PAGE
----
Don’t read classic books because you think you should: do it for fun!
9 You are going to disagree with Tolstoy. No question. Not only that, you will almost certainly start to think that his own book disagrees with him. Can the Second Epilogue, with its vision of historical determinism, not really be said to be comprehensively disproved by the freedom of action that the characters grope their way towards? Doesn’t Maria Bolkonsky glimpse her terrible destiny, and make a conscious decision to reject it with a single sentence? This is a book that will argue with you.
10 The book has the worst opening sentence of any major novel, ever. It also has the very worst closing sentence by a country mile, which you will have to read four times before deciding that its proposition is perfect nonsense. In between, its greatness goes without saying: what sometimes gets forgotten is that it is not just great, but also the best novel ever written – the warmest, the roundest, the best story and the most interesting.
Look around you. Observe the world you are living in. Can you feel the beating of a thousand desperate hearts? Can you see the fear for tomorrow in the looks of people? Can you hear the cries of a thousand mothers who are losing their children each day?
Now ask yourself, is this the place where you always wanted to live? Is this the place where each child expects to grow up when they open their innocent eyes and see the world for the first time? Are you able to look in the eyes of those children without the feeling of shame for this reality full of evil, which they have to face? Is this what we have prepared for them throughout centuries and years?
We cannot deny the simple truth that we were the ones who have been constantly shaping this reality. But another simple truth is that it is not too late to change something. We can make this world a better place if we try. So why not to create good instead of evil? Why not to make peace instead of war? Why not to spread love and compassion instead of hate and arrogance?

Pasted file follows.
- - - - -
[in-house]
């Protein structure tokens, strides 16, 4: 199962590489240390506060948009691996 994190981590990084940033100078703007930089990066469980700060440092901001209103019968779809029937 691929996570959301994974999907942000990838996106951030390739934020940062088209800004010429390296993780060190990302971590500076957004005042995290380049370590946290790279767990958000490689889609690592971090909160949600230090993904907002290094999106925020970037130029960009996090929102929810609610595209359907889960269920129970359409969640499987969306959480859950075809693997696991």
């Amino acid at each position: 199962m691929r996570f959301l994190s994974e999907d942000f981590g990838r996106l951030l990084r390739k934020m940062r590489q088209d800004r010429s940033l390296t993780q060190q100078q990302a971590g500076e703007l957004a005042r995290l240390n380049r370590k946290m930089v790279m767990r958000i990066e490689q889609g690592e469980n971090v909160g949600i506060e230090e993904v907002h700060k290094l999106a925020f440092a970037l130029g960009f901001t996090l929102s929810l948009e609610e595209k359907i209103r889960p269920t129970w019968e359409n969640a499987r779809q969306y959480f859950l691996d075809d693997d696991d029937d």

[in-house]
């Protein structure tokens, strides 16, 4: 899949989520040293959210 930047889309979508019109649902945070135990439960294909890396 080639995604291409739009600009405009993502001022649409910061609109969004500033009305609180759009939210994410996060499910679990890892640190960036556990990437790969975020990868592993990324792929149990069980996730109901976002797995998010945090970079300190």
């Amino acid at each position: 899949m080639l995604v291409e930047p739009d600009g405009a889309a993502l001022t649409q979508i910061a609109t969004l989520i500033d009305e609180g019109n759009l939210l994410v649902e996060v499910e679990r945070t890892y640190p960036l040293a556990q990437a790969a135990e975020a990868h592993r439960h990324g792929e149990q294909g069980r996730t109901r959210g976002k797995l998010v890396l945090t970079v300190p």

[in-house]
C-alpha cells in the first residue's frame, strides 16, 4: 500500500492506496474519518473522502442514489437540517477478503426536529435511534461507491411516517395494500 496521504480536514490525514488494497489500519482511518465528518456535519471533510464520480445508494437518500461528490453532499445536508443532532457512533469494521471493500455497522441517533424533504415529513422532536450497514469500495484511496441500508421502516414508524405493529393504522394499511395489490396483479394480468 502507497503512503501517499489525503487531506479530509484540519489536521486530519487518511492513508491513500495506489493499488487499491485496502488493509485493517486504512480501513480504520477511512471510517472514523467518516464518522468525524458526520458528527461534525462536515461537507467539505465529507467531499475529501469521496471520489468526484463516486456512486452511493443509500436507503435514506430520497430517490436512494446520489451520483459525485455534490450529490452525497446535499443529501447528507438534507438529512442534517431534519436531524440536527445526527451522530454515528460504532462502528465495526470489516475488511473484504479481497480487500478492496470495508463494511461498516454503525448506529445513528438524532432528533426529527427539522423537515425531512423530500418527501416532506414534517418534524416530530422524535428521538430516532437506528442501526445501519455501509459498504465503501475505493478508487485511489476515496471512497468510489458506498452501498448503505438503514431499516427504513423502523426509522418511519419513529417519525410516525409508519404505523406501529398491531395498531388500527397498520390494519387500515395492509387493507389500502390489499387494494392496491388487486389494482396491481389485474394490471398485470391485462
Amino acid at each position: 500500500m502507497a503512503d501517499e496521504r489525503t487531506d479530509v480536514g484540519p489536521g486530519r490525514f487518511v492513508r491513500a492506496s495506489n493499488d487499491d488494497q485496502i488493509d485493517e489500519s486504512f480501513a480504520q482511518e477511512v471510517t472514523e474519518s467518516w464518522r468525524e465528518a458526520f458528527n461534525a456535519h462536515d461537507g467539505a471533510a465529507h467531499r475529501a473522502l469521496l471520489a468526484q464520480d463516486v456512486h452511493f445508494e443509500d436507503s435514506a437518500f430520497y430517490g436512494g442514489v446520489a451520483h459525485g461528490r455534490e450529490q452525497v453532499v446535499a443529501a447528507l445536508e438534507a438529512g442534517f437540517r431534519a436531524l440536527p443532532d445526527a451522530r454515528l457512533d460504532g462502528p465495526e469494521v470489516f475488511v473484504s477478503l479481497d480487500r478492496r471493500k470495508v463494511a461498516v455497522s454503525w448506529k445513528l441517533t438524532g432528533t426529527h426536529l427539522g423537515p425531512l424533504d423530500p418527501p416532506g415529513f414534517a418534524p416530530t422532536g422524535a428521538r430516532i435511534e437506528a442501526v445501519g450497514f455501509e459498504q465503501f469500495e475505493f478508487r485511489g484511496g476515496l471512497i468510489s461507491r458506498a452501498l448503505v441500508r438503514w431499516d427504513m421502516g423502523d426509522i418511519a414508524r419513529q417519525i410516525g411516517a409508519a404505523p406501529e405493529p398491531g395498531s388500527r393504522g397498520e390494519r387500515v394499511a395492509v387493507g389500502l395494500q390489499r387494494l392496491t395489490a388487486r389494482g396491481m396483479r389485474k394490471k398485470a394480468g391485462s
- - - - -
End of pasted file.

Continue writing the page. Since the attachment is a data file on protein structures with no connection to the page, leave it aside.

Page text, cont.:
No one is born with evil within. We are born, filled with love towards everyone and everything around us. But instead of just following our hearts full of light, we keep feeding ourselves with darkness over and over again. When did we stop to judge people by their personality and started to consider the color of their skin? What urged us to acknowledge someone as an enemy just because of the place they were born in? Isn't Earth the only place all of us were born in? Are the borders that someone has drawn on the map powerful enough to build in our souls the borders of prejudice, alienating us from each other? Yes, they are! As long as we let them be. As long as we teach our children to let them be powerful enough.
When the world and this life are nearly destroyed by the evil and hate we spread, we would hardly care about the power we have towards others. We would hardly care about the God others are praying for, as long as those prayers can give us a chance to survive. So why won't we stop caring about it right now, at this very moment? Why won't we start making this world a better place by creating peace and compassion? And finally, why won't we earn the right to look at our children's eyes with the feeling of pride for the world we have built for them?
Think about these questions and, no doubt, you will find the answers. Because the answers to those questions are buried deep inside each one of us. And we will discover those answers as soon as we dispel the dust of evil and hate from our hearts...